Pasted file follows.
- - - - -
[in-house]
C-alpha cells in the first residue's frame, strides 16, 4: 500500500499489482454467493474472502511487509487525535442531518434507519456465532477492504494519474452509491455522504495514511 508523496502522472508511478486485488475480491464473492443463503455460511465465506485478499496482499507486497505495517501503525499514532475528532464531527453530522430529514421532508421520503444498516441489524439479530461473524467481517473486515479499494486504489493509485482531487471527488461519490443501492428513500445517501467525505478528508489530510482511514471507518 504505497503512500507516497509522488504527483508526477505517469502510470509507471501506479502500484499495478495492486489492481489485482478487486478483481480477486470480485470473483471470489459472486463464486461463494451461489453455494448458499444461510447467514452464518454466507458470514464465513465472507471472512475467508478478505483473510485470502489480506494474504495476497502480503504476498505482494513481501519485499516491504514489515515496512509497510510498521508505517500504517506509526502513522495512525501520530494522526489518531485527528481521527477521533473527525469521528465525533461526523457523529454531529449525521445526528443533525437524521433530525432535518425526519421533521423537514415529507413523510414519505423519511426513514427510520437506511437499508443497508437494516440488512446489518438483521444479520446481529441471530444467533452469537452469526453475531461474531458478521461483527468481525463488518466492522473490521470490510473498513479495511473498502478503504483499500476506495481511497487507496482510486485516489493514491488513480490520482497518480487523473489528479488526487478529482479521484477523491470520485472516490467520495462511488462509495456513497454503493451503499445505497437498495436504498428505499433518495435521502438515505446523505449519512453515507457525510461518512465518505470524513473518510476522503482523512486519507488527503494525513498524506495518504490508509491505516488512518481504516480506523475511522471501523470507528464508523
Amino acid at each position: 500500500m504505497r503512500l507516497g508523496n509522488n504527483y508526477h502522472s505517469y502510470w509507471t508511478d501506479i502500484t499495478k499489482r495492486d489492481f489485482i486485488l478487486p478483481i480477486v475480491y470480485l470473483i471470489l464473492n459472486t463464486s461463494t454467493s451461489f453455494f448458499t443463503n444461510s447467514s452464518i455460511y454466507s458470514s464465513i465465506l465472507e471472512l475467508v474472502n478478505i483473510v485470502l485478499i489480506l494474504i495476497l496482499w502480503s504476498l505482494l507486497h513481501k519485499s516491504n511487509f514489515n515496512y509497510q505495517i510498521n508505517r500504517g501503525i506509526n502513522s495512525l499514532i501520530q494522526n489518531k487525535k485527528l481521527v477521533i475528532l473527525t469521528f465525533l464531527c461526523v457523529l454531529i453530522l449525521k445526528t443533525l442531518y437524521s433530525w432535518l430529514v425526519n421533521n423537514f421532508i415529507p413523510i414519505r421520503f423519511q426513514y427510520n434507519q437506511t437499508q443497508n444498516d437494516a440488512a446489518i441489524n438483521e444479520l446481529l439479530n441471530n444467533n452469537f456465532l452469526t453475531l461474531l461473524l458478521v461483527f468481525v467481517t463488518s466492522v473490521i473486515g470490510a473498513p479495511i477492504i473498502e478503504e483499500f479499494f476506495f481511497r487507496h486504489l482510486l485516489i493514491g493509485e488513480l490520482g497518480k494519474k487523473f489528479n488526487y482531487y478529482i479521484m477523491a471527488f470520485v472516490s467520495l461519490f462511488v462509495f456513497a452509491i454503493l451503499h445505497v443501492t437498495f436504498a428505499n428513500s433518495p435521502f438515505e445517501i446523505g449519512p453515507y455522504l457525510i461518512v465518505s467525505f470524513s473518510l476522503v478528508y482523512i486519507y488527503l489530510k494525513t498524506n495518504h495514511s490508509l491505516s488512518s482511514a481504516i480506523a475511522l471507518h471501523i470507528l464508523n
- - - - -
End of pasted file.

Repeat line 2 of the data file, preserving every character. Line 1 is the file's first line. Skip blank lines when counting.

C-alpha cells in the first residue's frame, strides 16, 4: 500500500499489482454467493474472502511487509487525535442531518434507519456465532477492504494519474452509491455522504495514511 508523496502522472508511478486485488475480491464473492443463503455460511465465506485478499496482499507486497505495517501503525499514532475528532464531527453530522430529514421532508421520503444498516441489524439479530461473524467481517473486515479499494486504489493509485482531487471527488461519490443501492428513500445517501467525505478528508489530510482511514471507518 504505497503512500507516497509522488504527483508526477505517469502510470509507471501506479502500484499495478495492486489492481489485482478487486478483481480477486470480485470473483471470489459472486463464486461463494451461489453455494448458499444461510447467514452464518454466507458470514464465513465472507471472512475467508478478505483473510485470502489480506494474504495476497502480503504476498505482494513481501519485499516491504514489515515496512509497510510498521508505517500504517506509526502513522495512525501520530494522526489518531485527528481521527477521533473527525469521528465525533461526523457523529454531529449525521445526528443533525437524521433530525432535518425526519421533521423537514415529507413523510414519505423519511426513514427510520437506511437499508443497508437494516440488512446489518438483521444479520446481529441471530444467533452469537452469526453475531461474531458478521461483527468481525463488518466492522473490521470490510473498513479495511473498502478503504483499500476506495481511497487507496482510486485516489493514491488513480490520482497518480487523473489528479488526487478529482479521484477523491470520485472516490467520495462511488462509495456513497454503493451503499445505497437498495436504498428505499433518495435521502438515505446523505449519512453515507457525510461518512465518505470524513473518510476522503482523512486519507488527503494525513498524506495518504490508509491505516488512518481504516480506523475511522471501523470507528464508523